The Tibareni (Georgian :ტიბარენები, Tibarenebi; Greek: Τιβαρηνοί and Τιβαρανοί; Tubal , Thobeles in Josephus ) were a people residing on the coast of ancient Pontus referred to in Herodotus, Xenophon, Strabo and other classical authors. The Tibareni were believed to be of proto-Kartvelian or Scythian origin.
Tibareni occupied the country between the Chalybes and the Mosynoeci, on the east of the river Isis, and the country was called Tibarenia (Ancient Greek : Τιβαρηνία). They are mentioned as early as the time of Herodotus, According to the ancient Greeks, the Tibareni were Scythians. Strabo describes them as inhabiting the mountains branching off from the Montes Moschici and Colchici, and mentions Cotyura as their principal town. They appear to have been a harmless and happy people, who performed all their duties in a joyous manner. Their arms consisted of wooden helmets, small shields, and short spears with long points. Xenophon and his Greeks spent three days in travelling through their country.
All three tribes — Tibareni, Chalybes and Mosynoeci — still neighbored each other, along the Black Sea coast of Anatolia (ancient Pontus), as late as in Roman times. Tibareni, along with the other Proto-Georgian tribes were subjugated by the Achaemenid Empire in the 6th-5th centuries BC and were incorporated into the XIX Satrapy.[ citation needed ]
Cius, later renamed Prusias on the Sea after king Prusias I of Bithynia, was an ancient Greek city bordering the Propontis, in Bithynia and in Mysia, and had a long history, being mentioned by Herodotus, Xenophon, Aristotle, Strabo and Apollonius Rhodius.
Selymbria, or Selybria (Σηλυβρία), or Selybrie (Σηλυβρίη), was a town of ancient Thrace on the Propontis, 22 Roman miles east from Perinthus, and 44 Roman miles west from Constantinople, near the southern end of the wall built by Anastasius I Dicorus for the protection of his capital.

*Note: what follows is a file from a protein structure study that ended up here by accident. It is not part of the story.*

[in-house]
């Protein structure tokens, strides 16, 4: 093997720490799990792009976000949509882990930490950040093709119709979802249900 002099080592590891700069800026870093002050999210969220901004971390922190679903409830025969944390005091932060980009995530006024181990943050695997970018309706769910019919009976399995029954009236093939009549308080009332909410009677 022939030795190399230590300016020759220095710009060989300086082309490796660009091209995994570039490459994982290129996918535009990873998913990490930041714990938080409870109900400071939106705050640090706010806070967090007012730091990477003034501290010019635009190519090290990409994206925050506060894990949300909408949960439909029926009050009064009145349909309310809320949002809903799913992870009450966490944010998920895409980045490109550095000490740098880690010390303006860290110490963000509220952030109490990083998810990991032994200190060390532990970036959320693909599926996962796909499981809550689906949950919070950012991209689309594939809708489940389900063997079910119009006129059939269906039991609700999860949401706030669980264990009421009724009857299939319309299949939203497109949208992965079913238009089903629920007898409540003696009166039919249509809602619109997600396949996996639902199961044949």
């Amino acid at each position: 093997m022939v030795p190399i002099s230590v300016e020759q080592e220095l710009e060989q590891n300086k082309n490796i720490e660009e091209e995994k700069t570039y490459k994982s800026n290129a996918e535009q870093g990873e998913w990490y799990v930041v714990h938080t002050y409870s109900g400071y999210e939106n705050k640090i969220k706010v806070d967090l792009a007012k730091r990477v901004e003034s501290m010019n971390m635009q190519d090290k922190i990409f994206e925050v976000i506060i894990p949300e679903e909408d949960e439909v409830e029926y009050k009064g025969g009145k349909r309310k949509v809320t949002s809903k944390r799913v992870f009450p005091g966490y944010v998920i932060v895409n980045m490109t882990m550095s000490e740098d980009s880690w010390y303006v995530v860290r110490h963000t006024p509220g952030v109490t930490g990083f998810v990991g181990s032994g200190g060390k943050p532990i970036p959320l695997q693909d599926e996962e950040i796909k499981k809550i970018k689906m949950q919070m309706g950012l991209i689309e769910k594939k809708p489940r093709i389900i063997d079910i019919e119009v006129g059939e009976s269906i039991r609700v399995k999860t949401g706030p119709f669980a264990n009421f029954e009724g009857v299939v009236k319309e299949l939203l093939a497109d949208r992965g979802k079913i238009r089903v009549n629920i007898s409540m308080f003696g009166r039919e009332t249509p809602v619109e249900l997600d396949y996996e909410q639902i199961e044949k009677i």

Simoeis or Simois was a river of the Trojan plain, now called the Dümruk Su, and the name of its god in Greek mythology.
Pagae or Pagai, or Pegae or Pegai was a town of ancient Megaris, on the Alcyonian or Corinthian Gulf. According to some sources of greek mythology Pagae had been the home town of Tereus. It was the harbour of Megaris on the western coast, and was the most important place in the country next to the capital. According to Strabo it was situated on the narrowest part of the Megaric isthmus, the distance from Pagae to Nisaea being 120 stadia. When the Megarians joined Athens in 455 BCE, the Athenians garrisoned Pagae, and its harbour was of service to them in sending out an expedition against the northern coast of Peloponnesus. The Athenians retained possession of Pagae a short time after Megara revolted from them in 454 BCE; but, by the thirty years' truce made in the same year, they surrendered the place to the Megarians. At one period of the Peloponnesian War (424 BCE) we find Pagae held by the aristocratical exiles from Megara. Pagae continued to exist till a late period, and under the Roman emperors was a place of sufficient importance to coin its own money. Strabo calls it τὸ τῶν Μεγαρέων φρούριον. Pausanias visited in the 2nd century and saw there a chapel of the hero Aegialeus, who fell at Glisas in the second expedition of the Argives against Thebes, but who was buried at this place. He also saw near the road to Pagae, a rock covered with marks of arrows, which were supposed to have been made by a body of the Persian cavalry of Mardonius, who in the night had discharged their arrows at the rock under the impulse of Artemis, mistaking it for the enemy. In commemoration of this event, there was a brazen statue of Artemis Soteira at Pagae. From 193 BCE Pagae was a member of the Achaean League. Pagae is also mentioned in other ancient sources, including Ptolemy, Stephanus of Byzantium, Pomponius Mela, Pliny the Elder, Hierocles, and the Tabula Peutingeriana, where it is called Pache.
Ialysus or Ialysos, also Ialyssus or Ialyssos (Ἰάλυσσος), or Ielyssus or Ielyssos (Ἰήλυσσος), was a city of ancient Rhodes. It was one of the three ancient Doric cities in the island, and one of the six towns constituting the Doric hexapolis. It was situated only six stadia to the south-west of the city of Rhodes, and it would seem that the rise of the latter city was the cause of the decay of Ialysus; for in the time of Strabo it existed only as a village. Pliny the Elder did not consider it as an independent place at all, but imagined that Ialysus was the ancient name of Rhodes. Orychoma, the citadel, was situated above Ialysus, and still existed in the time of Strabo. It is supposed by some that Orychoma was the same as the fort Achaea or Achaia, which is said to have been the first settlement of the Heliadae in the island; at any rate, Achaia was situated in the territory of Ialysus, which bore the name Ialysia. The city is mentioned by numerous ancient authors, including Pindar, Herodotus, Thucydides, Ptolemy, Stephanus of Byzantium, Ovid, and Pomponius Mela, Dionysius Periegetes, and appears in the Periplus of Pseudo-Scylax.